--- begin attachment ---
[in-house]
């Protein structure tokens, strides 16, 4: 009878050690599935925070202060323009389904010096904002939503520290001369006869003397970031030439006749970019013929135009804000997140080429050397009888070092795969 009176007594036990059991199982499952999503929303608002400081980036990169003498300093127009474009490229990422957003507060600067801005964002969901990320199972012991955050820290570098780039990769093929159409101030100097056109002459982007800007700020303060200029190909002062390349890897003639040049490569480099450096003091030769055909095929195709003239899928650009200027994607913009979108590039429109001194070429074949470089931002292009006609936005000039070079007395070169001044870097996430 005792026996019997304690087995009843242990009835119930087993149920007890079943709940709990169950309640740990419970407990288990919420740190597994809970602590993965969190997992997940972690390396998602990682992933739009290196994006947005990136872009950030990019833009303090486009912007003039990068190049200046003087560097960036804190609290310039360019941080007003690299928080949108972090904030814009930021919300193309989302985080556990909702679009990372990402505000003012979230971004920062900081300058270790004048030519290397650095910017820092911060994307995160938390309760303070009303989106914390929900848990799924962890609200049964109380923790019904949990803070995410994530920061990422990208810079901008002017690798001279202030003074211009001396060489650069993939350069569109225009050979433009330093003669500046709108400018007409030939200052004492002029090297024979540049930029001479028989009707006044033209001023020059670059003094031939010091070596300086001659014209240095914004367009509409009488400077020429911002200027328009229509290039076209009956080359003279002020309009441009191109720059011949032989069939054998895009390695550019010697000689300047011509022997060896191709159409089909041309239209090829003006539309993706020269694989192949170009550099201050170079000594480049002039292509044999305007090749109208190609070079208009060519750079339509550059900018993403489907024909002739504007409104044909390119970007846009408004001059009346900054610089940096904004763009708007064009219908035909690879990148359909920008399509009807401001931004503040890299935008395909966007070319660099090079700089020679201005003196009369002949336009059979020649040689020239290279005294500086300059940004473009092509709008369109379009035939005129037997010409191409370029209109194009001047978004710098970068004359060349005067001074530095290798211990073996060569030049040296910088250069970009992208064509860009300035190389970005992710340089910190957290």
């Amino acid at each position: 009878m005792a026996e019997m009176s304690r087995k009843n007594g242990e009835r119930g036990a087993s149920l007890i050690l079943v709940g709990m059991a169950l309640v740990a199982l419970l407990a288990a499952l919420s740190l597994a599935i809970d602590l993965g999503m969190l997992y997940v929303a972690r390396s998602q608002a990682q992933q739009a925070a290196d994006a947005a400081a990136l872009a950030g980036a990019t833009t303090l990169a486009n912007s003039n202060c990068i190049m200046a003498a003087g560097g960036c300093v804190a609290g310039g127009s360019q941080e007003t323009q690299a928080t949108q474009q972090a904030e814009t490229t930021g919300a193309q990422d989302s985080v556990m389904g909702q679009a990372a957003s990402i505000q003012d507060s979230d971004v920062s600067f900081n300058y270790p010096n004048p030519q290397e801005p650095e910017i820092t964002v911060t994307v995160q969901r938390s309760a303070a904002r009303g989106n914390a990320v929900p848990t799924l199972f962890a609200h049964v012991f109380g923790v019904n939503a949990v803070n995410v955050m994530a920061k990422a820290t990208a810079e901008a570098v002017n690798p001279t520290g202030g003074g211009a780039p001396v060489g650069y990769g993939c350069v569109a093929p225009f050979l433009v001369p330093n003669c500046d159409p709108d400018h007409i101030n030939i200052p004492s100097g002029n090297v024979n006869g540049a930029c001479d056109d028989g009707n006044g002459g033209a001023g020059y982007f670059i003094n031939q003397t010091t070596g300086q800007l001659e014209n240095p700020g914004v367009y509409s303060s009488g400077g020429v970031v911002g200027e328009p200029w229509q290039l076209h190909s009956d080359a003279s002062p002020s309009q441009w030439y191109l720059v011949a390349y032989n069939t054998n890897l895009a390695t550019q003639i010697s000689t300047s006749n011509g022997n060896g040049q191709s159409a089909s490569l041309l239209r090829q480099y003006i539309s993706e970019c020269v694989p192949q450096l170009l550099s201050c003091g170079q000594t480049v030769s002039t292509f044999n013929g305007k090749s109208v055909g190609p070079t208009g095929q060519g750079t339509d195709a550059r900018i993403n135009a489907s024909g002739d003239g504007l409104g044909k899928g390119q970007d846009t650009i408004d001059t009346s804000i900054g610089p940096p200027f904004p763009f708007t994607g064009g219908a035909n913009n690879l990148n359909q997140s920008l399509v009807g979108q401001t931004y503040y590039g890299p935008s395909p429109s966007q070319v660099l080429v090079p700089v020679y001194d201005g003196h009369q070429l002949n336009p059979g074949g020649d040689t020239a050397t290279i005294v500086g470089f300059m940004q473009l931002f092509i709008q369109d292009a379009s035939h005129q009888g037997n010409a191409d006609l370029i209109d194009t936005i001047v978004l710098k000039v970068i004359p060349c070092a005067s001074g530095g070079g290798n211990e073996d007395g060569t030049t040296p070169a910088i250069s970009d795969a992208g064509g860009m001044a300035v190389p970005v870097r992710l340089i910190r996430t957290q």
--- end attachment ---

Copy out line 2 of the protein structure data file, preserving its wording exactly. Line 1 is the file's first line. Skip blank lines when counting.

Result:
């Protein structure tokens, strides 16, 4: 009878050690599935925070202060323009389904010096904002939503520290001369006869003397970031030439006749970019013929135009804000997140080429050397009888070092795969 009176007594036990059991199982499952999503929303608002400081980036990169003498300093127009474009490229990422957003507060600067801005964002969901990320199972012991955050820290570098780039990769093929159409101030100097056109002459982007800007700020303060200029190909002062390349890897003639040049490569480099450096003091030769055909095929195709003239899928650009200027994607913009979108590039429109001194070429074949470089931002292009006609936005000039070079007395070169001044870097996430 005792026996019997304690087995009843242990009835119930087993149920007890079943709940709990169950309640740990419970407990288990919420740190597994809970602590993965969190997992997940972690390396998602990682992933739009290196994006947005990136872009950030990019833009303090486009912007003039990068190049200046003087560097960036804190609290310039360019941080007003690299928080949108972090904030814009930021919300193309989302985080556990909702679009990372990402505000003012979230971004920062900081300058270790004048030519290397650095910017820092911060994307995160938390309760303070009303989106914390929900848990799924962890609200049964109380923790019904949990803070995410994530920061990422990208810079901008002017690798001279202030003074211009001396060489650069993939350069569109225009050979433009330093003669500046709108400018007409030939200052004492002029090297024979540049930029001479028989009707006044033209001023020059670059003094031939010091070596300086001659014209240095914004367009509409009488400077020429911002200027328009229509290039076209009956080359003279002020309009441009191109720059011949032989069939054998895009390695550019010697000689300047011509022997060896191709159409089909041309239209090829003006539309993706020269694989192949170009550099201050170079000594480049002039292509044999305007090749109208190609070079208009060519750079339509550059900018993403489907024909002739504007409104044909390119970007846009408004001059009346900054610089940096904004763009708007064009219908035909690879990148359909920008399509009807401001931004503040890299935008395909966007070319660099090079700089020679201005003196009369002949336009059979020649040689020239290279005294500086300059940004473009092509709008369109379009035939005129037997010409191409370029209109194009001047978004710098970068004359060349005067001074530095290798211990073996060569030049040296910088250069970009992208064509860009300035190389970005992710340089910190957290």